by Madaline Dunn

The ongoing cost of living crisis appears to be an endless one. Living standards face their largest fall since the mid-1950s. Millions are being faced with dire financial situations and around 1.3 million are confronted by “absolute poverty.” As the situation worsens, many are desperately searching for a solution, and some are looking toward switching jobs as the answer. 

That said, some experts are warning that the grass is always greener on the other side, and that while workers may be lured in by higher-paying salaries, switching now might hurt them in the long run. 

At the Salary Calculator, we’ll explore:

  • How the cost of living crisis is affecting jobs
  • How switching jobs may benefit you
  • What to watch out for when thinking of exploring a new position

Cost of living crisis encourages job switches

Research conducted by Totaljobs has found that more and more people are looking for new job opportunities to help support them through their financial woes caused by the cost of living crisis. The UK job found that workers’ salaries are increasingly squeezed, and 47% are now living from payslip to payslip. 

Despite the ongoing financial challenge faced by many, nearly half (48%) have not received a pay rise, and those who did (42%) saw a rise that failed to meet the current rate of inflation. This has pushed 17% of workers to take on another job to supplement their income; meanwhile, 30% are taking on additional shifts. If you are one of the people thinking about taking on a second job, at The Salary Calculator, we can help you calculate your total take-home, just head over here.

For many, though, the crisis is pushing them to look further afield. Now, nearly 40% (37%) are looking to change lanes and find a new job. Those who were classified as essential workers were twice as likely to have to leave their jobs and move into a new sector due to higher wages. 

Commenting on the figures, Jon Wilson, CEO of Totaljobs, said that key workers were those who suffered most, despite the fact society “couldn’t have functioned without them” during the course of the pandemic. “This research illustrates that everyone is feeling the pinch of the rising cost of living – yet it is disproportionately felt by our key workers – to the extent that some are looking to move jobs for one that provides them with more financial security.”

Research from PricewaterhouseCoopers (PwC) has also uncovered that nearly one in five employees intends to leave their current jobs and find a new role within the next year. A further 16 per cent plan to leave the workforce on a temporary or permanent basis. Similarly to Totaljobs, the research, which considered responses from over 2,000 people in the UK, found that the main motivation for switching job roles was pay (72%).

The benefits of making the change 

Research from the Office for National Statistics (ONS) last year, revealed that those who switched jobs saw a pay increase of 6.6%. That said, the figures show that the size of the rise was dependent on sector and experience.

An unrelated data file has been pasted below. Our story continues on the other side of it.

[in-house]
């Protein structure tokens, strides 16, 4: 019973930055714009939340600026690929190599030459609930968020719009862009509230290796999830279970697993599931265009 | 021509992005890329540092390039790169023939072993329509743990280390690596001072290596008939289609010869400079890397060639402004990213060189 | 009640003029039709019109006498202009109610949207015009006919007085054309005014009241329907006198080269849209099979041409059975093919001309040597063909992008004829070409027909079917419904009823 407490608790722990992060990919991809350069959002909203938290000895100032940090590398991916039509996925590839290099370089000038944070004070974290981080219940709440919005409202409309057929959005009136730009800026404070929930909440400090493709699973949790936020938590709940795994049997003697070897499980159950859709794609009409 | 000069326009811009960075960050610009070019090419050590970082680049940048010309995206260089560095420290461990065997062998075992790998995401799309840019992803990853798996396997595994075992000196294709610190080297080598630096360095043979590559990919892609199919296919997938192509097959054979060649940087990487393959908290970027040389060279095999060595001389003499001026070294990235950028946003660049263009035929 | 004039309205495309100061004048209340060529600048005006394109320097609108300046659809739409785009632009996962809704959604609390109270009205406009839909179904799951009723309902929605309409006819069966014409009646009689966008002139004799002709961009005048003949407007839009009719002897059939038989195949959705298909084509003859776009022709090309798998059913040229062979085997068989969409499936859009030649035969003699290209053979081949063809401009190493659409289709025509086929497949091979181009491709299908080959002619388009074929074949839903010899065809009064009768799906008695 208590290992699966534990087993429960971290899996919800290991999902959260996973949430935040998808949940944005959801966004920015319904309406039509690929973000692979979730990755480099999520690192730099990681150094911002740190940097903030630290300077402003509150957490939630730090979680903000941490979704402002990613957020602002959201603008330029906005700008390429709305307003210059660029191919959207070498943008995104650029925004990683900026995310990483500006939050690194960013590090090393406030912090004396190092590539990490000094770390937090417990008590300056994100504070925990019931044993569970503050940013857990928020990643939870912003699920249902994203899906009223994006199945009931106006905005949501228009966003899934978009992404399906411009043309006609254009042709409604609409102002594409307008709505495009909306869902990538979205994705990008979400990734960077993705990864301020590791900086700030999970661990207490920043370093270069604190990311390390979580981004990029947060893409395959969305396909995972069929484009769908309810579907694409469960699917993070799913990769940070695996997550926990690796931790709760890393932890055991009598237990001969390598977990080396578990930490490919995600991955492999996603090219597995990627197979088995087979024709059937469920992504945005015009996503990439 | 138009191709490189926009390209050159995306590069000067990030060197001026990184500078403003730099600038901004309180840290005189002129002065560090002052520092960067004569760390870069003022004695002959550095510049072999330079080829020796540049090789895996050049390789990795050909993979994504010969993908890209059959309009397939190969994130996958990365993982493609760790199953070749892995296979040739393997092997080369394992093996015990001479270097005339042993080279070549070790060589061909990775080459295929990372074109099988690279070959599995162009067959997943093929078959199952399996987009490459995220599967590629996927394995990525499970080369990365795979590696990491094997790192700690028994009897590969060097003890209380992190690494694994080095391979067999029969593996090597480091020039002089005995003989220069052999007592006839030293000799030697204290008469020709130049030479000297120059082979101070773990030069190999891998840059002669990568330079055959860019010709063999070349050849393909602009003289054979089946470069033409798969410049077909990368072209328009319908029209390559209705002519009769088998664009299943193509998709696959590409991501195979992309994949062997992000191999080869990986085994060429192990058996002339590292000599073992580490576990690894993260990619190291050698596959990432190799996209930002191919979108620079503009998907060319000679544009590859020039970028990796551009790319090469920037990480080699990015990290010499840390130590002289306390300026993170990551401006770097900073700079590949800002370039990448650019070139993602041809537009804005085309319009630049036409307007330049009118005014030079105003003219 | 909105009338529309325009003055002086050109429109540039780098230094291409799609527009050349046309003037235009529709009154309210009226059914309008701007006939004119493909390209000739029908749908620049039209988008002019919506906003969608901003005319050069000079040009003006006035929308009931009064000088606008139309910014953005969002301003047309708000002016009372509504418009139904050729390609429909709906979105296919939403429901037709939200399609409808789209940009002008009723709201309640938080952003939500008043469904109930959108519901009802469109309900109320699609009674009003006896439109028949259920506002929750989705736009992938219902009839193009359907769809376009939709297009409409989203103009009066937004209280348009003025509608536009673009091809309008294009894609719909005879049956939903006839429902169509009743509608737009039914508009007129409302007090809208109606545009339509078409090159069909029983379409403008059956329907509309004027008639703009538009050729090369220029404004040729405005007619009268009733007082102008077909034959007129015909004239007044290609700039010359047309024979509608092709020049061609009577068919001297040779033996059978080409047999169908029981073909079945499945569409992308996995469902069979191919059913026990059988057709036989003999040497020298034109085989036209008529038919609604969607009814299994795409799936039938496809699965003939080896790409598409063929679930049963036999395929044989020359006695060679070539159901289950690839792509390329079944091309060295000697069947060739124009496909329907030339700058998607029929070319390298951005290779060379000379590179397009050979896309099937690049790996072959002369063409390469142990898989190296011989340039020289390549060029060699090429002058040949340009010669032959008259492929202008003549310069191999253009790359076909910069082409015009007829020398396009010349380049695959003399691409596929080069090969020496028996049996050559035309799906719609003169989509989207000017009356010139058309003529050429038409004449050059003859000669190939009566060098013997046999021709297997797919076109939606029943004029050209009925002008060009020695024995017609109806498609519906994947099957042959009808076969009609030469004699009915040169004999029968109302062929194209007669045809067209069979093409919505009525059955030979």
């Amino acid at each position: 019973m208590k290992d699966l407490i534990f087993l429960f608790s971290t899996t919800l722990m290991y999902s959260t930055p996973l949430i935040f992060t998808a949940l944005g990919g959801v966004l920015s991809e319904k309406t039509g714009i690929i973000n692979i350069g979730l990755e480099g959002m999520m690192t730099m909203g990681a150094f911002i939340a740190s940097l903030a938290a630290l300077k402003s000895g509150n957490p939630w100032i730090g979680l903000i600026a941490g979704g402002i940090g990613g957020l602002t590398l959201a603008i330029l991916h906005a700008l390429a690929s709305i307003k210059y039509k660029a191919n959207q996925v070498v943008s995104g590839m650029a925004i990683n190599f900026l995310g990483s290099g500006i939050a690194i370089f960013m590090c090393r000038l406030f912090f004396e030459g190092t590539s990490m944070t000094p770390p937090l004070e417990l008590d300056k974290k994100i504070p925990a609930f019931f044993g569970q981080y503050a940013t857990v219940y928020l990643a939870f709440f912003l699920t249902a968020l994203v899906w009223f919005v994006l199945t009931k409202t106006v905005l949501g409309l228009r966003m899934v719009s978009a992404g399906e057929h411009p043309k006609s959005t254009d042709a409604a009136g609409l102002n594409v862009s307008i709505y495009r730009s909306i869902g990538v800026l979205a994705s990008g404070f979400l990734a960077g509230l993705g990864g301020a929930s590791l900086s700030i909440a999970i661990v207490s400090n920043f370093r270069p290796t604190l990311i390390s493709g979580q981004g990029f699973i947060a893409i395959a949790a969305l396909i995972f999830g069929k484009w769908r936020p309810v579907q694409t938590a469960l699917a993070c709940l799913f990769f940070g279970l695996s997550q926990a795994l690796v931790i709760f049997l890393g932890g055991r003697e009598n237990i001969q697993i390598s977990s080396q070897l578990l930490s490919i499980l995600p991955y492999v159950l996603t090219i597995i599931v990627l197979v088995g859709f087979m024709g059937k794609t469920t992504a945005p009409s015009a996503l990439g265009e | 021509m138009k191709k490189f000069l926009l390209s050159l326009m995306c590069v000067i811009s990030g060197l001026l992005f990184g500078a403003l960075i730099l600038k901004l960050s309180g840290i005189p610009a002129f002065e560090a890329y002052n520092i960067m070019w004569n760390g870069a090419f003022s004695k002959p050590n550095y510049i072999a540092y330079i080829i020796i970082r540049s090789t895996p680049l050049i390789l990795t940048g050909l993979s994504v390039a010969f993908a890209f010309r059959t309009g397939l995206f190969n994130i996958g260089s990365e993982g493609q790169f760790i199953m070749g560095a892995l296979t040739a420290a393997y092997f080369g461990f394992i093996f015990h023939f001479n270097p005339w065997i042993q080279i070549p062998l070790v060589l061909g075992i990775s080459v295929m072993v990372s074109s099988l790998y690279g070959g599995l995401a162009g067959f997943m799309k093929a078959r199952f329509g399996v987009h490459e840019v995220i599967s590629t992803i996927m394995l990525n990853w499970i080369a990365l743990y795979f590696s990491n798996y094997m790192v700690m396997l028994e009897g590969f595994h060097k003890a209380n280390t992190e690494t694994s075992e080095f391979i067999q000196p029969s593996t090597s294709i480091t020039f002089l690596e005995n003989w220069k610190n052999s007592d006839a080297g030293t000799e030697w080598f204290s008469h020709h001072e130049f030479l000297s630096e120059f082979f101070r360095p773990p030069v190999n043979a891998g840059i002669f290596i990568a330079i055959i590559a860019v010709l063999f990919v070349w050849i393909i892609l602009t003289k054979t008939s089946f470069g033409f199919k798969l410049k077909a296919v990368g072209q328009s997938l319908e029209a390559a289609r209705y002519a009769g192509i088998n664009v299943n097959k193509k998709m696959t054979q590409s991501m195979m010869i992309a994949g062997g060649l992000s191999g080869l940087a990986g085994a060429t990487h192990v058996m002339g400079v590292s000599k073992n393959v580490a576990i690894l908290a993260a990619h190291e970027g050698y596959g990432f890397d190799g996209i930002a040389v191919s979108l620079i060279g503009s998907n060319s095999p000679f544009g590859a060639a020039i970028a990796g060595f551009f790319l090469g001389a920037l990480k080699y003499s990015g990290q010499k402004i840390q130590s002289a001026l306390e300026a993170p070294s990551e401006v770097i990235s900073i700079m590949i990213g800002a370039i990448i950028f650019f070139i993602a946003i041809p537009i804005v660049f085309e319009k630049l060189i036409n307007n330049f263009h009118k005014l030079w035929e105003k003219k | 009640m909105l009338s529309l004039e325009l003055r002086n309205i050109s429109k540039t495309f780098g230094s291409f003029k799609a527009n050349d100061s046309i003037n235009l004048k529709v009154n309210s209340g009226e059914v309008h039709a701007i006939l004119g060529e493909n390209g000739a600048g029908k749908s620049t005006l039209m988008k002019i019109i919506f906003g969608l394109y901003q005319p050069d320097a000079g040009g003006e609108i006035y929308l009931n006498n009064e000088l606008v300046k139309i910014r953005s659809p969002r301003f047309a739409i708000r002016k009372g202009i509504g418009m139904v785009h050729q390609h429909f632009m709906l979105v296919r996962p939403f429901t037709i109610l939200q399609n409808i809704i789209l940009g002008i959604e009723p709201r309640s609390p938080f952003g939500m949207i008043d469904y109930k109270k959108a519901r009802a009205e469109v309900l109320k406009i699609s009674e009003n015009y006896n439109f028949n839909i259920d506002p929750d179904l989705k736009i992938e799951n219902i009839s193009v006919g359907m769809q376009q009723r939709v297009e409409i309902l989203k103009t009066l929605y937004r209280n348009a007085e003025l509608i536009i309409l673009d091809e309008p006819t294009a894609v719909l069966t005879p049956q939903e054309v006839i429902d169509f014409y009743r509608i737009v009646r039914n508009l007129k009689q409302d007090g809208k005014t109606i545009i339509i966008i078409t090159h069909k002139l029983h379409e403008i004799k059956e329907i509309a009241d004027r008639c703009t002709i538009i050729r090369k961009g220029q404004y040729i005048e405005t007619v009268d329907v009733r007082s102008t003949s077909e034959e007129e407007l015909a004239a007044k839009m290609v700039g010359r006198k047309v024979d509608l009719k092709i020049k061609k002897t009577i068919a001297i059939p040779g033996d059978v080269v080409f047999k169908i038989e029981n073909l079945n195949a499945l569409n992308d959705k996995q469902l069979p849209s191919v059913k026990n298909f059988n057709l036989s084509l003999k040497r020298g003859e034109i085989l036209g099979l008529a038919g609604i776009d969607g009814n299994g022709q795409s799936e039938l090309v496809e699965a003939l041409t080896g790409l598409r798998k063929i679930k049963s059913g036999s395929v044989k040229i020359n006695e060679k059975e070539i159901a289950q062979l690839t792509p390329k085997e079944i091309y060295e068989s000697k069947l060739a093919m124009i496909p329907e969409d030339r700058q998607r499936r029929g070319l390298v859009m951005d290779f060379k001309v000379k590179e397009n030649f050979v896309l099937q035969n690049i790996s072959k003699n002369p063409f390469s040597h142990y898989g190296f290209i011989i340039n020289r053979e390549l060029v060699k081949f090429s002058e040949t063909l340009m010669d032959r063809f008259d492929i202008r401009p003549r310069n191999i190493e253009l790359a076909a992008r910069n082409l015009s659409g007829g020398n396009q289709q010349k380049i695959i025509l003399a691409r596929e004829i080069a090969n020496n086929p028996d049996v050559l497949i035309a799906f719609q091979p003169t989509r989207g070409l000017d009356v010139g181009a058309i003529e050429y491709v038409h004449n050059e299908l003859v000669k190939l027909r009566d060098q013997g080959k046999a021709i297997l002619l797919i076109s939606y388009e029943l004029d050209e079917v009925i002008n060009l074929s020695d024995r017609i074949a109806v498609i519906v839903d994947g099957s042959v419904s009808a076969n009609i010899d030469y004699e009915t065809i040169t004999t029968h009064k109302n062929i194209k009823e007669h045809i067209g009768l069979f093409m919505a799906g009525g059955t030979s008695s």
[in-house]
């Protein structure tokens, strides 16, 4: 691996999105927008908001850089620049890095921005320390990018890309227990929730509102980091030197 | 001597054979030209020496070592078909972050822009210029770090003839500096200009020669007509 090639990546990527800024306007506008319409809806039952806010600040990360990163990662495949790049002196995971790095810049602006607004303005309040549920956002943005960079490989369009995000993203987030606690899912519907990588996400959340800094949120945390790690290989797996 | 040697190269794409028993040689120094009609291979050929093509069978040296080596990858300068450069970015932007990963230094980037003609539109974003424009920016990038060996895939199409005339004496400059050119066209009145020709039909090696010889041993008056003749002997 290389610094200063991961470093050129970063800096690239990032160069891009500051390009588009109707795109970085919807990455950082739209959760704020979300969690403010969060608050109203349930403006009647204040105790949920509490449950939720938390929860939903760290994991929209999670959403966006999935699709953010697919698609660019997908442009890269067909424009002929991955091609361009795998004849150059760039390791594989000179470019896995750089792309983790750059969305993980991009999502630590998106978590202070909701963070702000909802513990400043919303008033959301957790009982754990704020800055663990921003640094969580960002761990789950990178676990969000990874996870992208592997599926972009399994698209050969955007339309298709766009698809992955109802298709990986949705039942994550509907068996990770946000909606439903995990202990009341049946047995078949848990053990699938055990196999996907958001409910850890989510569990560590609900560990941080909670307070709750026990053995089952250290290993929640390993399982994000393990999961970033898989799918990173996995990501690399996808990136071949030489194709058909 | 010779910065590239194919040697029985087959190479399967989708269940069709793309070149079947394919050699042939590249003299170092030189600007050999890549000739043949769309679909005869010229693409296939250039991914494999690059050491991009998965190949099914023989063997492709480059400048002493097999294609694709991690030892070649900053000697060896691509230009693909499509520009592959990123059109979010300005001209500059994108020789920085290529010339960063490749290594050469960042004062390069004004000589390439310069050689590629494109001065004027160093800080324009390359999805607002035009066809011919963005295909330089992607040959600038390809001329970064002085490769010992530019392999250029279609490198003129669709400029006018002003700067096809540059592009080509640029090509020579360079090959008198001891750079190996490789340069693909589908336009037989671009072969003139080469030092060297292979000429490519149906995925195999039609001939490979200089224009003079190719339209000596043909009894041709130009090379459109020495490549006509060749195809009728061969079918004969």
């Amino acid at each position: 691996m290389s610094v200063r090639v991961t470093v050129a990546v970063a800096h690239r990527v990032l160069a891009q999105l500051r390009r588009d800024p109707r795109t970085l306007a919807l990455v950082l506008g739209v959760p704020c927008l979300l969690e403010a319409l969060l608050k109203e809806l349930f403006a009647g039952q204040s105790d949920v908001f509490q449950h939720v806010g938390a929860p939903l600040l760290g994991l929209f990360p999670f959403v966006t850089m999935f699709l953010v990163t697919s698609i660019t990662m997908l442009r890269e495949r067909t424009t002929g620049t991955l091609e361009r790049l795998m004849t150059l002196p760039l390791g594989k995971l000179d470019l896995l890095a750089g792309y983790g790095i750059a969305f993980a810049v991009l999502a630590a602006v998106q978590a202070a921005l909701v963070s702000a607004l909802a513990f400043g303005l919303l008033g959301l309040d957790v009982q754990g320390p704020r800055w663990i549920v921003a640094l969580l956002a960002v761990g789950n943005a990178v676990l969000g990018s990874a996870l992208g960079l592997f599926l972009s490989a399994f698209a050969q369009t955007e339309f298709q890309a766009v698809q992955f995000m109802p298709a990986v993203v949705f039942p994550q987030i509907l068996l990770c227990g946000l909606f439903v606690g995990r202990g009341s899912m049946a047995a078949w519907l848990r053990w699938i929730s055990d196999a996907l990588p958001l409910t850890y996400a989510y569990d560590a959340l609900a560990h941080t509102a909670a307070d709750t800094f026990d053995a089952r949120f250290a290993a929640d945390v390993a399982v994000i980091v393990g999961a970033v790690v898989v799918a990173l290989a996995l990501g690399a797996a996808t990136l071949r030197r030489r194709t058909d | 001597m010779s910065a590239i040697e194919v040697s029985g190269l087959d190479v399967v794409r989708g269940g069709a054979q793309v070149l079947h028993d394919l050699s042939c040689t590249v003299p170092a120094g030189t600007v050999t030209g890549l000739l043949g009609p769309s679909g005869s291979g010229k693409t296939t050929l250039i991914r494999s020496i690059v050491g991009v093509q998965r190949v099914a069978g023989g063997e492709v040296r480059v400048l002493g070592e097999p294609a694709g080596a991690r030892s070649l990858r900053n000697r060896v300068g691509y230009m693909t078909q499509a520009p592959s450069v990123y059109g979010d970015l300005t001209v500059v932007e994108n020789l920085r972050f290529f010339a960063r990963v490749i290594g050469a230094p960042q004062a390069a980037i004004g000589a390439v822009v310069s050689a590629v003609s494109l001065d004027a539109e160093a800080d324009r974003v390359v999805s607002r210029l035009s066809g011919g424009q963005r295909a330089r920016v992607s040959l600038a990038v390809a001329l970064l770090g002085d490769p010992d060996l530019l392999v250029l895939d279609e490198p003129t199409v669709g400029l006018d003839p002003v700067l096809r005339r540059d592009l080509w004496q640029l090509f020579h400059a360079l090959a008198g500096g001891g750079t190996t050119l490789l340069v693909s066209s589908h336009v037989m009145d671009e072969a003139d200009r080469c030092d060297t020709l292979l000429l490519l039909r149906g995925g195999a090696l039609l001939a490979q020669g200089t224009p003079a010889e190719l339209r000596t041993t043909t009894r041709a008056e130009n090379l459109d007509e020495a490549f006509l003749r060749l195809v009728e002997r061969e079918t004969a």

Pay growth for those in the arts, entertainment and recreation sectors hit 21%, meanwhile, for those working in information and communications, the increase was one percent lower (20%). While employees working in these sectors saw significant salary growth, the research showed that the increase was even higher for those who moved to a new industry; overall median earnings growth in this scenario stood at 2.1 percentage points higher. 

For those with more years of experience within their sector, the benefits of a switch were also greater, with average earning growth in this bracket at just over 16%.

If you’re considering switching jobs, head over to this page to compare your current salary with the salary offered by a potential new job.

What do the experts say?

While there are certainly financial benefits to be had from a job switch, it’s important to note that it’s not all sunshine and roses. Some experts have said that switching jobs for financial reasons may mean less stability, and a loss of statutory rights. From a broader perspective, some have also noted that switching jobs regularly might make it more difficult to keep track of one’s pensions and ensure one is keeping up with one’s levels of pension contributions. 

Sarah Coles, a senior personal finance analyst at Hargreaves Lansdown, outlines: “The grass is slightly greener on the other side of the fence, but the ground may be less stable.” Adding: “Switching jobs will boost your pay by an average of 6.6%, and switching industries, occupations or regions at the same time can have an even more dramatic effect. But before you jump the fence, you need to know what you’re giving up.”

Discussing the impact of switching jobs on pensions, Helen Morrissey, senior pensions and retirement analyst at Hargreaves Lansdown, comments: “You may have a job where pension contributions are above the auto-enrolment minimum, say 12%. If you then left that job the next role might only come with an 8% contribution, and if you don’t take action to increase your contribution back up to this level, then you will likely see a significant shortfall by the time you hit retirement. As we move jobs more often care needs to be taken that contribution levels are maintained wherever possible.”

Morrisey continues: “In addition, regular job moves increase the likelihood that you will lose track of pensions from previous employers. You may misplace paperwork or stop receiving documents because you moved house and didn’t update your details, or your provider might change name making it harder to track down.”

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None of the content on this website, including blog posts, comments, or responses to user comments, is offered as financial advice. Figures used are for illustrative purposes only.

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